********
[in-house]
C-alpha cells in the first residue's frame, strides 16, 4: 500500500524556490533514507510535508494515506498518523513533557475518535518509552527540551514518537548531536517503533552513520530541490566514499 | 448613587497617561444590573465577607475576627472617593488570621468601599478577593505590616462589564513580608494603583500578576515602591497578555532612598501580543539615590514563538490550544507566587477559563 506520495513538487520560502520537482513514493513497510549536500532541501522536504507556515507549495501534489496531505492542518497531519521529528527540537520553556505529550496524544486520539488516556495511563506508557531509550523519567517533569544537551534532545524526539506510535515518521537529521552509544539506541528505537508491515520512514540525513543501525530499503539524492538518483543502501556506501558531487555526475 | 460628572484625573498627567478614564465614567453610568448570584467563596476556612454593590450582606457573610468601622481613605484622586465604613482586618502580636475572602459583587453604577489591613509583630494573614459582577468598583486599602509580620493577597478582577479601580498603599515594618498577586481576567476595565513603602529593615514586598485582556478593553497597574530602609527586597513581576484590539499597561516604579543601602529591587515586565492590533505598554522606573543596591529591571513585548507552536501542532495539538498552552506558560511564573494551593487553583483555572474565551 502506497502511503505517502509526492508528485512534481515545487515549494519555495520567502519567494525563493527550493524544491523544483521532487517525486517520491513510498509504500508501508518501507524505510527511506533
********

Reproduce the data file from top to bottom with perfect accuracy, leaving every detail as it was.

[in-house]
C-alpha cells in the first residue's frame, strides 16, 4: 500500500524556490533514507510535508494515506498518523513533557475518535518509552527540551514518537548531536517503533552513520530541490566514499 | 448613587497617561444590573465577607475576627472617593488570621468601599478577593505590616462589564513580608494603583500578576515602591497578555532612598501580543539615590514563538490550544507566587477559563 506520495513538487520560502520537482513514493513497510549536500532541501522536504507556515507549495501534489496531505492542518497531519521529528527540537520553556505529550496524544486520539488516556495511563506508557531509550523519567517533569544537551534532545524526539506510535515518521537529521552509544539506541528505537508491515520512514540525513543501525530499503539524492538518483543502501556506501558531487555526475 | 460628572484625573498627567478614564465614567453610568448570584467563596476556612454593590450582606457573610468601622481613605484622586465604613482586618502580636475572602459583587453604577489591613509583630494573614459582577468598583486599602509580620493577597478582577479601580498603599515594618498577586481576567476595565513603602529593615514586598485582556478593553497597574530602609527586597513581576484590539499597561516604579543601602529591587515586565492590533505598554522606573543596591529591571513585548507552536501542532495539538498552552506558560511564573494551593487553583483555572474565551 502506497502511503505517502509526492508528485512534481515545487515549494519555495520567502519567494525563493527550493524544491523544483521532487517525486517520491513510498509504500508501508518501507524505510527511506533